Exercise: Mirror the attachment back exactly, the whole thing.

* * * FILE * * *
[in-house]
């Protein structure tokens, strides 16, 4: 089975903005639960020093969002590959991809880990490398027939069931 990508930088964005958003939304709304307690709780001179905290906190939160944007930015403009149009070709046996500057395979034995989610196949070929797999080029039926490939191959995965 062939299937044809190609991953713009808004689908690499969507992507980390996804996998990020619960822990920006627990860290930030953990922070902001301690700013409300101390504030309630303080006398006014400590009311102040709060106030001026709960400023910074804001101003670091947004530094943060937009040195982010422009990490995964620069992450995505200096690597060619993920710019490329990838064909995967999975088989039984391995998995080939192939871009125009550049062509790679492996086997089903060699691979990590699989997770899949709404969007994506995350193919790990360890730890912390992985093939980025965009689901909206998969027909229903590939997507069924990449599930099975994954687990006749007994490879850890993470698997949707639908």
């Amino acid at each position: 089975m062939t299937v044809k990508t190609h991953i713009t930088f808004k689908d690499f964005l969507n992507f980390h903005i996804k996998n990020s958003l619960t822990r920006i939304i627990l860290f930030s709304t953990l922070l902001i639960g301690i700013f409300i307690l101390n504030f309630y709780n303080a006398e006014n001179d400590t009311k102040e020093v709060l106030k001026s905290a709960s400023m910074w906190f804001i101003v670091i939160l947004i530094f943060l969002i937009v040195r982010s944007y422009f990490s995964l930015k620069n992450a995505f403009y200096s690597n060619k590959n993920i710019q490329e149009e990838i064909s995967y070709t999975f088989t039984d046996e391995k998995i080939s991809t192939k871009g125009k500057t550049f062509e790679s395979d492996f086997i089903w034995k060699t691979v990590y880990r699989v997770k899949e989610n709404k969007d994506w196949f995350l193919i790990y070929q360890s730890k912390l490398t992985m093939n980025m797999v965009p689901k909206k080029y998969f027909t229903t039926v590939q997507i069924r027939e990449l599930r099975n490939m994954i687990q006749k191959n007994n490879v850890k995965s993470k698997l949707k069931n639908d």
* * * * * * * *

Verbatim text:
[in-house]
């Protein structure tokens, strides 16, 4: 089975903005639960020093969002590959991809880990490398027939069931 990508930088964005958003939304709304307690709780001179905290906190939160944007930015403009149009070709046996500057395979034995989610196949070929797999080029039926490939191959995965 062939299937044809190609991953713009808004689908690499969507992507980390996804996998990020619960822990920006627990860290930030953990922070902001301690700013409300101390504030309630303080006398006014400590009311102040709060106030001026709960400023910074804001101003670091947004530094943060937009040195982010422009990490995964620069992450995505200096690597060619993920710019490329990838064909995967999975088989039984391995998995080939192939871009125009550049062509790679492996086997089903060699691979990590699989997770899949709404969007994506995350193919790990360890730890912390992985093939980025965009689901909206998969027909229903590939997507069924990449599930099975994954687990006749007994490879850890993470698997949707639908």
């Amino acid at each position: 089975m062939t299937v044809k990508t190609h991953i713009t930088f808004k689908d690499f964005l969507n992507f980390h903005i996804k996998n990020s958003l619960t822990r920006i939304i627990l860290f930030s709304t953990l922070l902001i639960g301690i700013f409300i307690l101390n504030f309630y709780n303080a006398e006014n001179d400590t009311k102040e020093v709060l106030k001026s905290a709960s400023m910074w906190f804001i101003v670091i939160l947004i530094f943060l969002i937009v040195r982010s944007y422009f990490s995964l930015k620069n992450a995505f403009y200096s690597n060619k590959n993920i710019q490329e149009e990838i064909s995967y070709t999975f088989t039984d046996e391995k998995i080939s991809t192939k871009g125009k500057t550049f062509e790679s395979d492996f086997i089903w034995k060699t691979v990590y880990r699989v997770k899949e989610n709404k969007d994506w196949f995350l193919i790990y070929q360890s730890k912390l490398t992985m093939n980025m797999v965009p689901k909206k080029y998969f027909t229903t039926v590939q997507i069924r027939e990449l599930r099975n490939m994954i687990q006749k191959n007994n490879v850890k995965s993470k698997l949707k069931n639908d």